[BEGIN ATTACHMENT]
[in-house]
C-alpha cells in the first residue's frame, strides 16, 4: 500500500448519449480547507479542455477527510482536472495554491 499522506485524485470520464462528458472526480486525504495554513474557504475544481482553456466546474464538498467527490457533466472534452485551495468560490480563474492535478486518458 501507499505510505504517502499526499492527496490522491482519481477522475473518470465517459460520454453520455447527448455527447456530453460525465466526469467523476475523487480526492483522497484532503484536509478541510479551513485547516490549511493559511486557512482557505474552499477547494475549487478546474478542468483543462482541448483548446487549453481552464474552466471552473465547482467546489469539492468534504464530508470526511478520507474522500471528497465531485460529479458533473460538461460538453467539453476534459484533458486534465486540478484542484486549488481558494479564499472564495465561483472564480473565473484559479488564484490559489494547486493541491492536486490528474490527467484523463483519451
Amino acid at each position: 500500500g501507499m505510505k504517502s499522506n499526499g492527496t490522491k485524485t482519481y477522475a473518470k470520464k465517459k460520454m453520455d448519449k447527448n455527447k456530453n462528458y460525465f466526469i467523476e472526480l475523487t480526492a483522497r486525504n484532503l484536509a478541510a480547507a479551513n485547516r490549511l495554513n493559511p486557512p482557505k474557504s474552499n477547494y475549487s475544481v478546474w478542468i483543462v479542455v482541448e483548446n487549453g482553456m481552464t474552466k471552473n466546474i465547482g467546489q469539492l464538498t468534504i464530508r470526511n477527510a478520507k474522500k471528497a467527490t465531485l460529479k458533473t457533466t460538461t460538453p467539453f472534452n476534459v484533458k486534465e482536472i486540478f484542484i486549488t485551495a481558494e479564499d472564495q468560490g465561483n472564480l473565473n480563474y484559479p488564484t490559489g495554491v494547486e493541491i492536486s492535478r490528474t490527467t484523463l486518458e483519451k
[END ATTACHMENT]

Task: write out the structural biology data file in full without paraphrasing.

[in-house]
C-alpha cells in the first residue's frame, strides 16, 4: 500500500448519449480547507479542455477527510482536472495554491 499522506485524485470520464462528458472526480486525504495554513474557504475544481482553456466546474464538498467527490457533466472534452485551495468560490480563474492535478486518458 501507499505510505504517502499526499492527496490522491482519481477522475473518470465517459460520454453520455447527448455527447456530453460525465466526469467523476475523487480526492483522497484532503484536509478541510479551513485547516490549511493559511486557512482557505474552499477547494475549487478546474478542468483543462482541448483548446487549453481552464474552466471552473465547482467546489469539492468534504464530508470526511478520507474522500471528497465531485460529479458533473460538461460538453467539453476534459484533458486534465486540478484542484486549488481558494479564499472564495465561483472564480473565473484559479488564484490559489494547486493541491492536486490528474490527467484523463483519451
Amino acid at each position: 500500500g501507499m505510505k504517502s499522506n499526499g492527496t490522491k485524485t482519481y477522475a473518470k470520464k465517459k460520454m453520455d448519449k447527448n455527447k456530453n462528458y460525465f466526469i467523476e472526480l475523487t480526492a483522497r486525504n484532503l484536509a478541510a480547507a479551513n485547516r490549511l495554513n493559511p486557512p482557505k474557504s474552499n477547494y475549487s475544481v478546474w478542468i483543462v479542455v482541448e483548446n487549453g482553456m481552464t474552466k471552473n466546474i465547482g467546489q469539492l464538498t468534504i464530508r470526511n477527510a478520507k474522500k471528497a467527490t465531485l460529479k458533473t457533466t460538461t460538453p467539453f472534452n476534459v484533458k486534465e482536472i486540478f484542484i486549488t485551495a481558494e479564499d472564495q468560490g465561483n472564480l473565473n480563474y484559479p488564484t490559489g495554491v494547486e493541491i492536486s492535478r490528474t490527467t484523463l486518458e483519451k